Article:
March 14 (UPI) -- According to a new study, coastal ecosystems suffer when hydroelectric dams are built upstream.
Mangrove forests, wetlands and other estuarine habitats are already facing the threat of rising sea levels. Now, new research suggests these ecosystems are disrupted by upstream dam construction.
For the new study -- published in the journal Science Advances -- scientists studied four rivers in the Mexican Pacific states of Sinaloa and Nayarit, two dammed and two mostly unobstructed.
The Santiago and Fuerte rivers both feature large hydroelectric dams that produce large amounts of electricity. The two dams block 95 percent of the flow in each river. San Pedro and Acaponeta remain 75 percent unobstructed, making them relatively free-flowing. All four rivers follow parallel paths from the mountains to the Pacific and run through similar terrain.
As the new research revealed, more than a million tons of sediment are blocked by the two hydroelectric dams. Sediment and fresh water are the life blood of coastal ecosystems. Since the Santiago and Fuerte became obstructed by dams, the rivers' annual rate of coastal land loss has increased 21 hectares.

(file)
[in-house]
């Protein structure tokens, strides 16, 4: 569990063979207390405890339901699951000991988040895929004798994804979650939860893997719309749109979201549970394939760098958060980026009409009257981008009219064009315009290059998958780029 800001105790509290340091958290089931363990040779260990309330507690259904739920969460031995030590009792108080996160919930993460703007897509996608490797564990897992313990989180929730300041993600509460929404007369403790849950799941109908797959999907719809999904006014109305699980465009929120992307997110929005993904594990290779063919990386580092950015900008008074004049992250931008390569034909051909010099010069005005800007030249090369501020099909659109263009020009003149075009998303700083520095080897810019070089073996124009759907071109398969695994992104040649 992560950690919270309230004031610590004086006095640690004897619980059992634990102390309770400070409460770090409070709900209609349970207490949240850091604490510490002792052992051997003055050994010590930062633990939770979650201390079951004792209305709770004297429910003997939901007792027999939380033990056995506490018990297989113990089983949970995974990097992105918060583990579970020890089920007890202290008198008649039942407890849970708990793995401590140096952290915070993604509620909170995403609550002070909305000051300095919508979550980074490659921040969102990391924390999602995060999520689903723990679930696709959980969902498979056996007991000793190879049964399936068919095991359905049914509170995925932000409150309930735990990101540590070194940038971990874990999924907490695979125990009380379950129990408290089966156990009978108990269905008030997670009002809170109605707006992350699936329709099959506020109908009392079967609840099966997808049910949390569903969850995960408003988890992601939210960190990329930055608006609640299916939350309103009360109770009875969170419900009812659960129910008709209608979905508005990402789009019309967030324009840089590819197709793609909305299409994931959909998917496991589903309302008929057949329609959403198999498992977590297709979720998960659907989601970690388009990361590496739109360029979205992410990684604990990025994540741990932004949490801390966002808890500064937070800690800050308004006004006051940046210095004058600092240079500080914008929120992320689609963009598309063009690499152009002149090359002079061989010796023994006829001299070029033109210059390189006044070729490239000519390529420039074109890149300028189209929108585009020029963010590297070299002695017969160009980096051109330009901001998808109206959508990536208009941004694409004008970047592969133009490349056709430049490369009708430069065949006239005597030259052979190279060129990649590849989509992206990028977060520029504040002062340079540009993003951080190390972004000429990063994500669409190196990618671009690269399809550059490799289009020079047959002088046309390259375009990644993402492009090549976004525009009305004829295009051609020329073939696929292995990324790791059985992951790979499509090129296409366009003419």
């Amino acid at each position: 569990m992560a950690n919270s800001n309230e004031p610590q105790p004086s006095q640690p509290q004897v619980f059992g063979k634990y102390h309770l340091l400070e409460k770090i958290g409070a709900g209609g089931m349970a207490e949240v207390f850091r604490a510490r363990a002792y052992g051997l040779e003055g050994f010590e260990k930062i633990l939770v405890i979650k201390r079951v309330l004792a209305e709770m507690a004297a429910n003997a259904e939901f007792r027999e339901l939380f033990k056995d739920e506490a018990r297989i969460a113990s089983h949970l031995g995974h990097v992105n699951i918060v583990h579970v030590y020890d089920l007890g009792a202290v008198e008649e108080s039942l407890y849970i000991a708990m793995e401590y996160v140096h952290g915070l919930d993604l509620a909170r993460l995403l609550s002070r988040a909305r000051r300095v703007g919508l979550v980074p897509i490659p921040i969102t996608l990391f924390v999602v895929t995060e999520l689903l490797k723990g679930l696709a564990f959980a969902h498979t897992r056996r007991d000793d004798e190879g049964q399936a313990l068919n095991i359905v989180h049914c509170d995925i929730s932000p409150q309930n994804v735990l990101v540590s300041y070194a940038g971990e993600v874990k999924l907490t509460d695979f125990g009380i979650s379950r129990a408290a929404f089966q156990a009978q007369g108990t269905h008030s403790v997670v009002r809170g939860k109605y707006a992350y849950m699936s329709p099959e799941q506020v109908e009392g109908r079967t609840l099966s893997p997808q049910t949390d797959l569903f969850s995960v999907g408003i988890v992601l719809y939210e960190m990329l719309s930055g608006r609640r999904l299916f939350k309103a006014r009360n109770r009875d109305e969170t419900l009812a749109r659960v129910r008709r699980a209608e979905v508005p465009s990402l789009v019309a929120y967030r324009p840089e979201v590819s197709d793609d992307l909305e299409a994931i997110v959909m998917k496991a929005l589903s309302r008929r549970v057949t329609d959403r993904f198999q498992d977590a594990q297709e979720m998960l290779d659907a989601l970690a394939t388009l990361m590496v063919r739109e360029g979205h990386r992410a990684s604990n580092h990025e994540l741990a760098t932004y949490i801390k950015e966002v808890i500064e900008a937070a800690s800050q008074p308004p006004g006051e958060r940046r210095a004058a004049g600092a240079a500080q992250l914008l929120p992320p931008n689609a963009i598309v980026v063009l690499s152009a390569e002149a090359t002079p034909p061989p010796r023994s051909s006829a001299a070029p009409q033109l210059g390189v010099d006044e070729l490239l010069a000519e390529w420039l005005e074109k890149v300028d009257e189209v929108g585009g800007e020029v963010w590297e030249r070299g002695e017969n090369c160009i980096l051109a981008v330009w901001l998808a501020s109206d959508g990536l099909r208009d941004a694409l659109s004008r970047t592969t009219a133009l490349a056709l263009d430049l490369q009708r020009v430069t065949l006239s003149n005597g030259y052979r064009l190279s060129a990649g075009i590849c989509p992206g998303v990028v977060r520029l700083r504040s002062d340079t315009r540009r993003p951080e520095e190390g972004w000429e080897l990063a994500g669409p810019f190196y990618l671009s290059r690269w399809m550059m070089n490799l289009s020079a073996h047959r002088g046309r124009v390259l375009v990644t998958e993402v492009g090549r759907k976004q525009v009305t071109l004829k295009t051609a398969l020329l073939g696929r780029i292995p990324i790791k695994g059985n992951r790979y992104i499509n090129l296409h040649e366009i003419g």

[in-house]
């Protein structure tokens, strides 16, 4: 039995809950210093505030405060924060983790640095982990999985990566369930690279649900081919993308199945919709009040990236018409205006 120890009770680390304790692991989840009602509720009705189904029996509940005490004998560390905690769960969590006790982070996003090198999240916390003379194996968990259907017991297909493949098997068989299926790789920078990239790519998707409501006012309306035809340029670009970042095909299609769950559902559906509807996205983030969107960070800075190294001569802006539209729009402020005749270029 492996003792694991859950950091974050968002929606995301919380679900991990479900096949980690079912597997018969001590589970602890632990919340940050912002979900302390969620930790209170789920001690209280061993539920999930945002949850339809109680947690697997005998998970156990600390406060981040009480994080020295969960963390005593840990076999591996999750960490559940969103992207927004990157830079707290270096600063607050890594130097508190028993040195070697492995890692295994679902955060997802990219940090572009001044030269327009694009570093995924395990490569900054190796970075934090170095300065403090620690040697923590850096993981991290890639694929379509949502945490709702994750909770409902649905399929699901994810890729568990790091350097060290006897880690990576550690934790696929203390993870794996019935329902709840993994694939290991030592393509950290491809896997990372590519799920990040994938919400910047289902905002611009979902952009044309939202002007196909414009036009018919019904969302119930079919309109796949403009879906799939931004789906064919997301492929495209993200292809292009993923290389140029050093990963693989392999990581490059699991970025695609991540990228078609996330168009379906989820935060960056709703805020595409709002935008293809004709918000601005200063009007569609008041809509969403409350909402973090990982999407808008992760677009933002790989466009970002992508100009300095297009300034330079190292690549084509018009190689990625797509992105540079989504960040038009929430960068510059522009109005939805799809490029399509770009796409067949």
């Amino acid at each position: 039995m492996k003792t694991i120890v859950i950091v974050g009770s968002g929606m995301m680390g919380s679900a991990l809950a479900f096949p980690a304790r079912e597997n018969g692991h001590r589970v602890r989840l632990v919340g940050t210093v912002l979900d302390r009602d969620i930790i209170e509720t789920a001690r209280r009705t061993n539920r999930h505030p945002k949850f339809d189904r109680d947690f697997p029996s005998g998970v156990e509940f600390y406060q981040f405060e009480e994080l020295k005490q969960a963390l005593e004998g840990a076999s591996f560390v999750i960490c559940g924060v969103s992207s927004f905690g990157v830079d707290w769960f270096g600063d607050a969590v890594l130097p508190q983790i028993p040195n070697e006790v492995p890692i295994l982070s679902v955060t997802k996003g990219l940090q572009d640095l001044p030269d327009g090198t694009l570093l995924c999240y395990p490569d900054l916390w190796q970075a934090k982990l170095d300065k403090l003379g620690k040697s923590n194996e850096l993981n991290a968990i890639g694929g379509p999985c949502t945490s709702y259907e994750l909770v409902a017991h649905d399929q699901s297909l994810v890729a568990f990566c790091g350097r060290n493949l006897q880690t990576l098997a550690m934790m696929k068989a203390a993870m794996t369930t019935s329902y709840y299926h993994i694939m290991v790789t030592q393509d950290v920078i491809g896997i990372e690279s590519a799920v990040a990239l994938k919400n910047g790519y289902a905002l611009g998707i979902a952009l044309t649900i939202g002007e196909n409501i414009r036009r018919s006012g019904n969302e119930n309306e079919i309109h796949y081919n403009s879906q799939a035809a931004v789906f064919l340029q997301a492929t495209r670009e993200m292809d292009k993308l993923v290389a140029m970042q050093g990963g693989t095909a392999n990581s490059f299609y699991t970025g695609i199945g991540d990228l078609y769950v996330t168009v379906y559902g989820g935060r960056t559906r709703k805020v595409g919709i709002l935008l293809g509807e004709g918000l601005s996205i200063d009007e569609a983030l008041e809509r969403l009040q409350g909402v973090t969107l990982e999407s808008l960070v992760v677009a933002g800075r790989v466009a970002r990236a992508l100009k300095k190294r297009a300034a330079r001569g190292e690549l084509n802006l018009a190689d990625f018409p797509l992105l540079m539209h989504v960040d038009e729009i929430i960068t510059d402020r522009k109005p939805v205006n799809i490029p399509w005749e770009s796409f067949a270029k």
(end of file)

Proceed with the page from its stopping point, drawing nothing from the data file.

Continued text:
Coastal lands in the mouths of the San Pedro and Acaponeta remained stable during the same time period.
"Similar processes of damming rivers and controlling water flows are destroying estuaries and coasts in many parts of the world," lead study author Exequiel Ezcurra, a professor at the University of California, Riverside, said in a news release. "Despite the huge implications for ecosystem conservation, the process of coastal degradation as a result of large dams has not been well-studied or quantified using a strict comparative approach."
Wetlands provide a range of important ecological and economic benefits. In addition to providing protections against flooding and storm surges, estuarine habitats support commercial fish stocks. Estuarine habitats also shelter a large variety of unique plant and animal species, as well as help sequester carbon.
For the latest study, scientists estimated the economic value of the services lost when a river is dammed at $10 million annually.
"The benefits of ephemeral jobs generated around the construction of the dam need to be weighed against the long-term costs the dam will cause to local livelihoods," said co-author Octavio Aburto-Oropeza, professor Scripps Institution of Oceanography.